Recently I went to judge at a speech and debate tournament, and much to my surprise I found out that a little book that I made for the junior speakers when I directed a tournament several years before was still being used. This was really my first attempt at writing, and it was a little booklet of apologetic questions and answers that I made for the children aged 6-11 who were competing in the NCFCA-National Christian Forensics and Communications Association.
The NCFCA is a speech and debate league for homeschool students. They offer a speech category for apologetics, which is a fancy word for defending your faith. When my eldest son was in junior high and high school, he spent all 6 years seeking answers to the 150 questions of the faith that were the questions that made up that event of the competition. Participating in this activity was really helpful in forming his worldview, and seeking things out on his own. It gave him an opportunity to answer questions like explain the meaning and significance of sanctification, justification, and propitiation. Which are some really big words, and even bigger concepts for a 12-year-old?
When I wrote this booklet my youngest son was in junior speech and would be competing in Apologetics the following year. I really wanted him to start working on some of those difficult theological concepts, and I remembered how daunting tackling 150 questions of the faith were to a lot of the kids in the league. If you have ever heard the expression, how do you eat an elephant? The answer is one bite at a time. Well, I don’t know anyone who has ever eaten an elephant, but I thought it was a pretty good analogy for my youngest son, and the other kids his age, to begin exploring these questions of the faith. One bite or one concept at a time. And if they could start with 10 questions, then they could do 10 more, and another 10 and so on.
Well, I don’t know anyone who has ever eaten an elephant, but I thought it was a pretty good analogy for my youngest son, and the other kids his age, to begin exploring these questions of the faith. One bite or one concept at a time. And if they could start with 10 questions, then they could do 10 more, and another 10 and so on.
So I took 10 of the 150 questions, with at least one question from each of the five categories. So they could have exposure to each of the five categories.
- EXISTENCE AND NATURE OF GOD
- THE NATURE, PURPOSE, AND DESTINY OF MAN
- SALVATION or HOW TO KNOW GOD
- THE PERSON OF CHRIST
Armed with my ESV study bible in hand, I set out to explain concepts like the Omniscience and Omnipresence of God in simple basic terms, along with some key memory verses.
I believe it is important that my kids know what they believe, and why they believe it because as the old adage says,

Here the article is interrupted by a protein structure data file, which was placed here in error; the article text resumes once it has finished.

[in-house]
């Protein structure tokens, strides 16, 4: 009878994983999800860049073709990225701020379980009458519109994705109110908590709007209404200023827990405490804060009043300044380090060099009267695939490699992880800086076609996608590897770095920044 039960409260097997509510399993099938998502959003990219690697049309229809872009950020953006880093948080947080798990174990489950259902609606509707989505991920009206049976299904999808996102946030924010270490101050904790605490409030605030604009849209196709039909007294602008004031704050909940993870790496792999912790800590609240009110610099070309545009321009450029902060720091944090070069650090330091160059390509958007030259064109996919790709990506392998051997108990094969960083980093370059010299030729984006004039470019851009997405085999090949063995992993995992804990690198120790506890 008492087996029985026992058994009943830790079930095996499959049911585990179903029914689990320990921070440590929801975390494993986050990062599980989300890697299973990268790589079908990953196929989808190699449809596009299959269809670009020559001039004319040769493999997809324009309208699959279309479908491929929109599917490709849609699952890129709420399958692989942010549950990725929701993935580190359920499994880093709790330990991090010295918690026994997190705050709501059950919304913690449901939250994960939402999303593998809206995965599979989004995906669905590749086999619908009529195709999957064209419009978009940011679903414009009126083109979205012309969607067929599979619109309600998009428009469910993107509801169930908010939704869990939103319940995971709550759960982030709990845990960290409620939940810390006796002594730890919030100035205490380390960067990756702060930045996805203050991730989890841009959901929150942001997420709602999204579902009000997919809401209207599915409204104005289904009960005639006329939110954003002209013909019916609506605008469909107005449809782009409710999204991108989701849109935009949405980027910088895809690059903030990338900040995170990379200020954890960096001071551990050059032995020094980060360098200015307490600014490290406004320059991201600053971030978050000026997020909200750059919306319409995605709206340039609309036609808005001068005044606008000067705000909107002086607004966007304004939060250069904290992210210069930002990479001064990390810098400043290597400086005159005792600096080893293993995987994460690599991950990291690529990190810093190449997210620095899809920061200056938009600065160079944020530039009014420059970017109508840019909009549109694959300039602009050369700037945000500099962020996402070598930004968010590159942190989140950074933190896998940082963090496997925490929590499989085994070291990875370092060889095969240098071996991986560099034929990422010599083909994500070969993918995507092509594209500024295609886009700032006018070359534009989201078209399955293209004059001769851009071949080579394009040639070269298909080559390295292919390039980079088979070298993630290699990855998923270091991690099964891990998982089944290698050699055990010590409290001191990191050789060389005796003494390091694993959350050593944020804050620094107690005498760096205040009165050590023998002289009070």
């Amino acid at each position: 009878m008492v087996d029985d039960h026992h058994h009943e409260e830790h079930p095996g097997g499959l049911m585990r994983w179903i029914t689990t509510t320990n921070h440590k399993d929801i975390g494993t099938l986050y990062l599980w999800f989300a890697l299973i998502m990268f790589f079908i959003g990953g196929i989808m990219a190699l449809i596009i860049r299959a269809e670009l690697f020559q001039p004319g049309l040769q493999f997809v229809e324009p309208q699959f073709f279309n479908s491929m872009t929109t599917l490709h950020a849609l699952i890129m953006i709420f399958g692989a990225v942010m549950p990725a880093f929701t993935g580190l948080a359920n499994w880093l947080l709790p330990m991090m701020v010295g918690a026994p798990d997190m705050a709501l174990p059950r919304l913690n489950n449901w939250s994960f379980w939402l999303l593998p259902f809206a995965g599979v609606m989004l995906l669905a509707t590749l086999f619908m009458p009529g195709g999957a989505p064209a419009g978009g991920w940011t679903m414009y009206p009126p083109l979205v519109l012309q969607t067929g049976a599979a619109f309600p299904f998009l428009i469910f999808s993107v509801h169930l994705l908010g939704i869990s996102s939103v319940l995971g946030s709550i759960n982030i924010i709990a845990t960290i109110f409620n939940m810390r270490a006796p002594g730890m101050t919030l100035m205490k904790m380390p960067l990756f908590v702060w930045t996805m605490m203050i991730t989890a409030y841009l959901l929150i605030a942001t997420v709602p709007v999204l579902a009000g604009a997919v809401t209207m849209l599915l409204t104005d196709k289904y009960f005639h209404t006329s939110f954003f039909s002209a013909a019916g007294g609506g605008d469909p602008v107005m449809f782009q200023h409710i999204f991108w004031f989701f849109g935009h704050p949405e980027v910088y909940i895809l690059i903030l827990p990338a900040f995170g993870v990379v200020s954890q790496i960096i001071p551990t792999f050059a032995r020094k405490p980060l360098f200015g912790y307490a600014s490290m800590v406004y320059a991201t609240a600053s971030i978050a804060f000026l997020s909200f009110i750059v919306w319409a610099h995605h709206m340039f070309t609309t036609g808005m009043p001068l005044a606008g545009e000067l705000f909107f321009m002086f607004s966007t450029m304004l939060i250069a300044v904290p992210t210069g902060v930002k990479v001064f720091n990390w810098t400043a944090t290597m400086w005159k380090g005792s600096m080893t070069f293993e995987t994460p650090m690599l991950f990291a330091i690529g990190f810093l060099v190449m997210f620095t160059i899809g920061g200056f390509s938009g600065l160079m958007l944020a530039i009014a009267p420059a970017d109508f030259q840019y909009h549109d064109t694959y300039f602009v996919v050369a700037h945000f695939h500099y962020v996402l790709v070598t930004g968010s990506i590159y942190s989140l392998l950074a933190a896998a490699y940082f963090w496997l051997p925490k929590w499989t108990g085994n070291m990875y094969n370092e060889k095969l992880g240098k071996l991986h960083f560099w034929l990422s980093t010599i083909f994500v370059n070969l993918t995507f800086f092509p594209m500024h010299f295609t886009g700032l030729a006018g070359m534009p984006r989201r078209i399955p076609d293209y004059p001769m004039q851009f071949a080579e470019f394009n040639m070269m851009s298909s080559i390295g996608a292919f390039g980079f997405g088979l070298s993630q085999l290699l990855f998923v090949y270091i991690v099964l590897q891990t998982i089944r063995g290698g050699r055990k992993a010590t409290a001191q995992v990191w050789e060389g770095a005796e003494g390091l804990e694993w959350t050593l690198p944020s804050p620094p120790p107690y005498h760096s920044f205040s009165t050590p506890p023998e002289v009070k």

“If they don’t stand for something, they will fall for anything.”
Also, as we learn from the warning in Collisions 2:8, “See to it that no one takes you captive by philosophy and empty deceit, according to human tradition, according to the elemental spirits of the world, and not according to Christ.”
Why is this important?
Because according to the Barna group, “Parents and leaders have long been concerned about the faith development of the generation born between 1984 and 2002—and for good reason. First, Barna research shows nearly six in ten (59%) of these young people who grow up in Christian churches end up walking away from either their faith or from the institutional church at some point in their first decade of adult life.”
That means that more than half of the kids that currently go to church are leaving the faith!
I think our kids have a better chance of staying in the church and following Christ if they know what they believe and why they believe it.
It is our job and responsibility as parents to teach our children in the way they should go, but it is up to them to own their faith and walk it out.
My belief on this subject has been recently challenged, as my eldest son has decided to leave the church we attend as a family in search of his own church home. At first, I was a little hurt by this, because I love having my family all together digging into God’s word, and worshipping with them. But then I realized this is exactly what I taught him to do. He is firmly grounded in what he believes and why he believes it so he will not get swept away by empty deceit or human tradition. As a man, my son does have to make his own way, and he is the one who is responsible for his faith.
He is firmly grounded in what he believes and why he believes it so he will not get swept away by empty deceit or human tradition. As a man, my son does have to make his own way, and he is the one who is responsible for his faith.
There is no foolproof plan or formula that parents can follow that will assure that their kids stay in the church or that they will follow Christ for that matter.
However, the Bible does give us a promise to cling to, in Proverbs 22:6, that if we teach our kids in the way they should go, that when they are old, they will not depart. It is, however our responsibility to teach our children to love God, to share our faith with them, to lead them by example by spending time in the word, and praying with them.